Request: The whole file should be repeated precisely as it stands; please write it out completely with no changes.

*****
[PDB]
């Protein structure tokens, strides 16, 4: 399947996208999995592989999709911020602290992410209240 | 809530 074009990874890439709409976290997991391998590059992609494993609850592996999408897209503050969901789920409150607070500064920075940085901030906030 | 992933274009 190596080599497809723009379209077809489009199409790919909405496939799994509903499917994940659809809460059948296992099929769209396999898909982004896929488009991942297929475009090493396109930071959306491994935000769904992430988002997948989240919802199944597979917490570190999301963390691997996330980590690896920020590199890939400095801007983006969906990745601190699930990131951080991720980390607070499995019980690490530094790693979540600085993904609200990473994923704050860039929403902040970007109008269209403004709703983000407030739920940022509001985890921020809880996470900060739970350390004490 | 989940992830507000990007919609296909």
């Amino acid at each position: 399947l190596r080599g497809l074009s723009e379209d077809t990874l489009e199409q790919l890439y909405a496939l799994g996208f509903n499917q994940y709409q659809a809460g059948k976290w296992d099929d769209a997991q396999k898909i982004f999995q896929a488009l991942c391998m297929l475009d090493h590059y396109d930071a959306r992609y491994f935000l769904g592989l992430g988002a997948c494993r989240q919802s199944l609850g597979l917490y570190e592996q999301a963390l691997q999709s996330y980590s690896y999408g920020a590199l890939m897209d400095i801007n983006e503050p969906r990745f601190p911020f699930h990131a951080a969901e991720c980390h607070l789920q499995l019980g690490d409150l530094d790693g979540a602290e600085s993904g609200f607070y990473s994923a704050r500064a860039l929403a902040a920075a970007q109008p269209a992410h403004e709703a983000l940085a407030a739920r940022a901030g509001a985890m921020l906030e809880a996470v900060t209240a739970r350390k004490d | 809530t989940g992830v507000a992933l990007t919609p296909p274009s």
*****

[PDB]
């Protein structure tokens, strides 16, 4: 399947996208999995592989999709911020602290992410209240 | 809530 074009990874890439709409976290997991391998590059992609494993609850592996999408897209503050969901789920409150607070500064920075940085901030906030 | 992933274009 190596080599497809723009379209077809489009199409790919909405496939799994509903499917994940659809809460059948296992099929769209396999898909982004896929488009991942297929475009090493396109930071959306491994935000769904992430988002997948989240919802199944597979917490570190999301963390691997996330980590690896920020590199890939400095801007983006969906990745601190699930990131951080991720980390607070499995019980690490530094790693979540600085993904609200990473994923704050860039929403902040970007109008269209403004709703983000407030739920940022509001985890921020809880996470900060739970350390004490 | 989940992830507000990007919609296909």
């Amino acid at each position: 399947l190596r080599g497809l074009s723009e379209d077809t990874l489009e199409q790919l890439y909405a496939l799994g996208f509903n499917q994940y709409q659809a809460g059948k976290w296992d099929d769209a997991q396999k898909i982004f999995q896929a488009l991942c391998m297929l475009d090493h590059y396109d930071a959306r992609y491994f935000l769904g592989l992430g988002a997948c494993r989240q919802s199944l609850g597979l917490y570190e592996q999301a963390l691997q999709s996330y980590s690896y999408g920020a590199l890939m897209d400095i801007n983006e503050p969906r990745f601190p911020f699930h990131a951080a969901e991720c980390h607070l789920q499995l019980g690490d409150l530094d790693g979540a602290e600085s993904g609200f607070y990473s994923a704050r500064a860039l929403a902040a920075a970007q109008p269209a992410h403004e709703a983000l940085a407030a739920r940022a901030g509001a985890m921020l906030e809880a996470v900060t209240a739970r350390k004490d | 809530t989940g992830v507000a992933l990007t919609p296909p274009s």